The little-examined genre of legal case narratives is represented in this fascinating volume, the first collection translated into English of criminal cases - most involving homicide - from late imperial China. These true stories of crimes of passion, family conflict, neighborhood feuds, gang violence, and sedition are a treasure trove of information about social relations and legal procedure.
Each narrative describes circumstances leading up to a crime and its discovery, the appearance of the crime scene and the body, the apparent cause of death, speculation about motives and premeditation, and whether self-defense was involved. Detailed testimony is included from the accused and from witnesses, family members, and neighbors, as well as summaries and opinions from local magistrates, their coroners, and other officials higher up the chain of judicial review. Officials explain which law in the Qing dynasty legal code was violated, which corresponding punishment was appropriate, and whether the sentence was eligible for reduction.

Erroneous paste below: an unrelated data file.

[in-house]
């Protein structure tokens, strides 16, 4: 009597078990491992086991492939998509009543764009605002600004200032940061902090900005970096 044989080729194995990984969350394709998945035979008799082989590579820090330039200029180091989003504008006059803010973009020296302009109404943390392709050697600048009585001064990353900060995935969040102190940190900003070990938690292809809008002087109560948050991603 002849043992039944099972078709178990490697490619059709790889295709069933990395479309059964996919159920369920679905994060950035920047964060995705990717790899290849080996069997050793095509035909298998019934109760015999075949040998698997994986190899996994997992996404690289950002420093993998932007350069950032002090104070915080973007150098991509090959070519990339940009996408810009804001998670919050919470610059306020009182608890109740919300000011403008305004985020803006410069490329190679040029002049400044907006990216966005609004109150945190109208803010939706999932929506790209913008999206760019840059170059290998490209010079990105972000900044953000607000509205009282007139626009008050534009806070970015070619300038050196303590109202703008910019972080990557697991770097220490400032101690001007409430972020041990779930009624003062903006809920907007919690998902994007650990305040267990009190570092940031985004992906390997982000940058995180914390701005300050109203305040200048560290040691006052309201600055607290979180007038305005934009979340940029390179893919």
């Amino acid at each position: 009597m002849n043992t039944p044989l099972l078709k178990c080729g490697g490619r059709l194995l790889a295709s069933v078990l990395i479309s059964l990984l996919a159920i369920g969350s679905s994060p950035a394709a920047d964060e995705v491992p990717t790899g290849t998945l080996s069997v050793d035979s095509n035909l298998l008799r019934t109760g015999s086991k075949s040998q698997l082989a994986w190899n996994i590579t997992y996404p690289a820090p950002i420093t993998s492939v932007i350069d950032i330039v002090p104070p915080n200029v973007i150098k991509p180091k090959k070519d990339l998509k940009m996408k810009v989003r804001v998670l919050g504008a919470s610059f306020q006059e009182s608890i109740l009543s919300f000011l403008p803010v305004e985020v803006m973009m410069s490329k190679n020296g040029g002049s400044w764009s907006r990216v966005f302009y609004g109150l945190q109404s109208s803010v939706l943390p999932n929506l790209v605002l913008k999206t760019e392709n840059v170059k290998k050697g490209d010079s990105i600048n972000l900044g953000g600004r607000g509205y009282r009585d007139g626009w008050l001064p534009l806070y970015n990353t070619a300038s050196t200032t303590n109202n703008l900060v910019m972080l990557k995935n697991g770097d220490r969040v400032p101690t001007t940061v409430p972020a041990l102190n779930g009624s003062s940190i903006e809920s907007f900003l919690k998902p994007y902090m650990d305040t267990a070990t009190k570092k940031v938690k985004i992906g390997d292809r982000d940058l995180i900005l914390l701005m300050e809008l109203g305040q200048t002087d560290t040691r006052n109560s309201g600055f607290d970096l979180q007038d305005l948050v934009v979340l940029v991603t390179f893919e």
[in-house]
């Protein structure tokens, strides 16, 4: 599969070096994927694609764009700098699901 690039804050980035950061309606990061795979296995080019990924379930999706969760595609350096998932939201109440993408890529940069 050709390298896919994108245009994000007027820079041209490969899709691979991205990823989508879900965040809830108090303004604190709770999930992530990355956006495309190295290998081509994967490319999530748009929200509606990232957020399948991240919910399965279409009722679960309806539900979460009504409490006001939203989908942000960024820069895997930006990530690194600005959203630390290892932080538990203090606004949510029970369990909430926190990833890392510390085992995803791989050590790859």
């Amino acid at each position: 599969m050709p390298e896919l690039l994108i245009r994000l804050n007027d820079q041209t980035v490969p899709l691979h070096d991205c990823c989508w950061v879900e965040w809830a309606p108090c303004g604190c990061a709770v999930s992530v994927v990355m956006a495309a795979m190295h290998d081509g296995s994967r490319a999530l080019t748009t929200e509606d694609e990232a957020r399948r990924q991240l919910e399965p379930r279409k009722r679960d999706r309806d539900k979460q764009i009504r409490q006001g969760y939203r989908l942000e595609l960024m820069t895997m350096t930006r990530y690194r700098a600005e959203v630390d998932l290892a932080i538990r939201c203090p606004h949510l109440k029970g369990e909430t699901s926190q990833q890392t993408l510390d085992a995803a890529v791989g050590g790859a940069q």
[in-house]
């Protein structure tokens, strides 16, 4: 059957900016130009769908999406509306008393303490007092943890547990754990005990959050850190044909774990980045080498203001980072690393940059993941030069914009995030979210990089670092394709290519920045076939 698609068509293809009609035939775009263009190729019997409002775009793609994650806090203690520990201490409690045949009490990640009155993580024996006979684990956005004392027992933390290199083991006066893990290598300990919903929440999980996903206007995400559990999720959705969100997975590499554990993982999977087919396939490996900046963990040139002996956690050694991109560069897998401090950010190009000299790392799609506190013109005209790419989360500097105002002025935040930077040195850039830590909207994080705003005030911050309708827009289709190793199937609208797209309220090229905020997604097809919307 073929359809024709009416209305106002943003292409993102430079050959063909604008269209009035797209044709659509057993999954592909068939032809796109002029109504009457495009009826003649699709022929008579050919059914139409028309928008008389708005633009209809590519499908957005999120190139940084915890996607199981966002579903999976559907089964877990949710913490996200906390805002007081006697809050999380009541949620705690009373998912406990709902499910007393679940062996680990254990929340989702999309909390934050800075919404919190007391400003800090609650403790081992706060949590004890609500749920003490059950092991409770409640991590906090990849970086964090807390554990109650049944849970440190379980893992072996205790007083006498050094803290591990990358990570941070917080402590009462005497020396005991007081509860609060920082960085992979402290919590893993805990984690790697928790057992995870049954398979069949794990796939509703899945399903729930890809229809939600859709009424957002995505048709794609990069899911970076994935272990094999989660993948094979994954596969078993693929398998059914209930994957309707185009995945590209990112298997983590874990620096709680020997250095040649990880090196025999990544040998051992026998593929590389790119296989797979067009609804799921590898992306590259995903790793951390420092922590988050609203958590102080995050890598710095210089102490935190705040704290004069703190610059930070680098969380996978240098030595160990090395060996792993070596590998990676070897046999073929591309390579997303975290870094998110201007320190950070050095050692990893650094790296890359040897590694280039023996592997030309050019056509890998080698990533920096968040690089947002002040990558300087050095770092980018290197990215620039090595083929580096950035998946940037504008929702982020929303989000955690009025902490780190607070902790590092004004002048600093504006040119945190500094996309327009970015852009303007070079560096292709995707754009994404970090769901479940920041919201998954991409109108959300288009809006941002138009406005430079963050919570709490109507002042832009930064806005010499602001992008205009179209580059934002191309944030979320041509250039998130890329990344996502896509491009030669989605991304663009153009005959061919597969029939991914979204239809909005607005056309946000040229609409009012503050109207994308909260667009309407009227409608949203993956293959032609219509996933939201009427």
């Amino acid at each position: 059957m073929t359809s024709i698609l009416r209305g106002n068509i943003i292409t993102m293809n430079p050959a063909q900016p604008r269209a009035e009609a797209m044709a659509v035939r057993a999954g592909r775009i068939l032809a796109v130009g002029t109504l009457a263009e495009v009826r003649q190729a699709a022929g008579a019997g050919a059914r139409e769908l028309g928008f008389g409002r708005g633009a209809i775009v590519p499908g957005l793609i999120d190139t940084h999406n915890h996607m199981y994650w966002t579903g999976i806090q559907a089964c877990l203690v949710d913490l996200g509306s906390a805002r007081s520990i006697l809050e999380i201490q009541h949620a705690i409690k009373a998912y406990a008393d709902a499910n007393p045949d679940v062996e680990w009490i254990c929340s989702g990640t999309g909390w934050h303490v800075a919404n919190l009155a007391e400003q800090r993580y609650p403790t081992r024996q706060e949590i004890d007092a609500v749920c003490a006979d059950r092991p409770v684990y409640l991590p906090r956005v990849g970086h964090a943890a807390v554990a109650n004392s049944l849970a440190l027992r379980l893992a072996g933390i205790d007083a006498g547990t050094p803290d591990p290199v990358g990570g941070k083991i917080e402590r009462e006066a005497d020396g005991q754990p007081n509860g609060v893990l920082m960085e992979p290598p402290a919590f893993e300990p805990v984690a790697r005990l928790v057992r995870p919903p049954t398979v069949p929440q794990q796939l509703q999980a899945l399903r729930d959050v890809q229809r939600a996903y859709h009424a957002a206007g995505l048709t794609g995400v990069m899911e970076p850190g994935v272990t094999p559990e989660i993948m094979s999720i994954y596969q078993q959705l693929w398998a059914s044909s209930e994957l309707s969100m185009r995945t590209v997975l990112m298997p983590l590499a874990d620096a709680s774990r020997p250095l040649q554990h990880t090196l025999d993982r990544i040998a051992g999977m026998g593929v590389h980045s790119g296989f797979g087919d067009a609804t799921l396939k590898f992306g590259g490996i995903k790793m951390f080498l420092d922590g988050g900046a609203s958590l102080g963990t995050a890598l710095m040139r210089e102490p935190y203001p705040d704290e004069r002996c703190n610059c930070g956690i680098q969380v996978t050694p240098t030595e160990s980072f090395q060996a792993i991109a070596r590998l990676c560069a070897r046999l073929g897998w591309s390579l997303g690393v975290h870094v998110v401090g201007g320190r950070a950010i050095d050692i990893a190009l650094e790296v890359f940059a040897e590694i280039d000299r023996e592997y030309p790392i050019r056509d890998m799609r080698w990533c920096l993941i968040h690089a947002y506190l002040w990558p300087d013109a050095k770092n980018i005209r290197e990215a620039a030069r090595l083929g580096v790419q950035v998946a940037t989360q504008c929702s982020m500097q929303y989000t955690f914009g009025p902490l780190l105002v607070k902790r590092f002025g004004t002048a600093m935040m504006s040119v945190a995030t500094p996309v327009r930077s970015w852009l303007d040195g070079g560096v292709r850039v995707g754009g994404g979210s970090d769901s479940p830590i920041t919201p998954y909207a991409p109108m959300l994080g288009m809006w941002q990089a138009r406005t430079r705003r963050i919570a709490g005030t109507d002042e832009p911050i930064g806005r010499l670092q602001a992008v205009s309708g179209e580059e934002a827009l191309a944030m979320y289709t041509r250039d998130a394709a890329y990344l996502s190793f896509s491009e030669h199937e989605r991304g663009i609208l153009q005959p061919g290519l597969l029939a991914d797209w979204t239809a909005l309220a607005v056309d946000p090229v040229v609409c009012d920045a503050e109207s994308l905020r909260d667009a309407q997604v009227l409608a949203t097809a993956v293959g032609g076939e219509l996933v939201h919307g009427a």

These records began as reports from magistrates on homicide cases within their jurisdiction that were required by law to be tried first at the county level, then reviewed by judicial officials at the prefectural, provincial, and national levels, with each administrator adding his own observations to the file. Each case was decided finally in Beijing, in the name of the emperor if not by the monarch himself, before sentences could be carried out and the records permanently filed. All of the cases translated here are from the Qing imperial copies, most of which are now housed in the First Historical Archives, Beijing.